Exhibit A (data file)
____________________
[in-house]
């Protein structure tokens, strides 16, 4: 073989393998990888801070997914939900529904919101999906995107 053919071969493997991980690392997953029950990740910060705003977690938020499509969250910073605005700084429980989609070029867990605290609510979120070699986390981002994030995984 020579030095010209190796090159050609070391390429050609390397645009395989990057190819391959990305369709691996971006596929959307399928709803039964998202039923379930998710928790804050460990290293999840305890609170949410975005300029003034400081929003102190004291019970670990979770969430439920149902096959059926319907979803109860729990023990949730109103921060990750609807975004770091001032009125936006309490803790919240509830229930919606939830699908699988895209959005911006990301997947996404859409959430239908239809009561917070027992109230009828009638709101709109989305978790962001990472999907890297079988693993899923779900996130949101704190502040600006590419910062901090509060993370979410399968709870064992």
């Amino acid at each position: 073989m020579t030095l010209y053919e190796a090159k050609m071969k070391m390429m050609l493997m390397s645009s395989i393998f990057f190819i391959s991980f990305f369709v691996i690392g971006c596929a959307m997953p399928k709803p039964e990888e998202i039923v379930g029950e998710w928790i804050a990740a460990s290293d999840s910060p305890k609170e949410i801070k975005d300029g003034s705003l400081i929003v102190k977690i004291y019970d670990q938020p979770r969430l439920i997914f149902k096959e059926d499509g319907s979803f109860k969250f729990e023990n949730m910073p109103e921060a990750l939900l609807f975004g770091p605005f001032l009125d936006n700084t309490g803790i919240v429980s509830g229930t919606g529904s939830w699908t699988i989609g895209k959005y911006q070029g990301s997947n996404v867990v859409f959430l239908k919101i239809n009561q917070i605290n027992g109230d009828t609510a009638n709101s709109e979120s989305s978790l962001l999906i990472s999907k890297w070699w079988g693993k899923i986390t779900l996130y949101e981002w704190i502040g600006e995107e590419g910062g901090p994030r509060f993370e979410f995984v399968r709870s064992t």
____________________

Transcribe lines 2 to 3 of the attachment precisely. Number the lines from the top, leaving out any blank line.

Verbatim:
């Protein structure tokens, strides 16, 4: 073989393998990888801070997914939900529904919101999906995107 053919071969493997991980690392997953029950990740910060705003977690938020499509969250910073605005700084429980989609070029867990605290609510979120070699986390981002994030995984 020579030095010209190796090159050609070391390429050609390397645009395989990057190819391959990305369709691996971006596929959307399928709803039964998202039923379930998710928790804050460990290293999840305890609170949410975005300029003034400081929003102190004291019970670990979770969430439920149902096959059926319907979803109860729990023990949730109103921060990750609807975004770091001032009125936006309490803790919240509830229930919606939830699908699988895209959005911006990301997947996404859409959430239908239809009561917070027992109230009828009638709101709109989305978790962001990472999907890297079988693993899923779900996130949101704190502040600006590419910062901090509060993370979410399968709870064992």
């Amino acid at each position: 073989m020579t030095l010209y053919e190796a090159k050609m071969k070391m390429m050609l493997m390397s645009s395989i393998f990057f190819i391959s991980f990305f369709v691996i690392g971006c596929a959307m997953p399928k709803p039964e990888e998202i039923v379930g029950e998710w928790i804050a990740a460990s290293d999840s910060p305890k609170e949410i801070k975005d300029g003034s705003l400081i929003v102190k977690i004291y019970d670990q938020p979770r969430l439920i997914f149902k096959e059926d499509g319907s979803f109860k969250f729990e023990n949730m910073p109103e921060a990750l939900l609807f975004g770091p605005f001032l009125d936006n700084t309490g803790i919240v429980s509830g229930t919606g529904s939830w699908t699988i989609g895209k959005y911006q070029g990301s997947n996404v867990v859409f959430l239908k919101i239809n009561q917070i605290n027992g109230d009828t609510a009638n709101s709109e979120s989305s978790l962001l999906i990472s999907k890297w070699w079988g693993k899923i986390t779900l996130y949101e981002w704190i502040g600006e995107e590419g910062g901090p994030r509060f993370e979410f995984v399968r709870s064992t």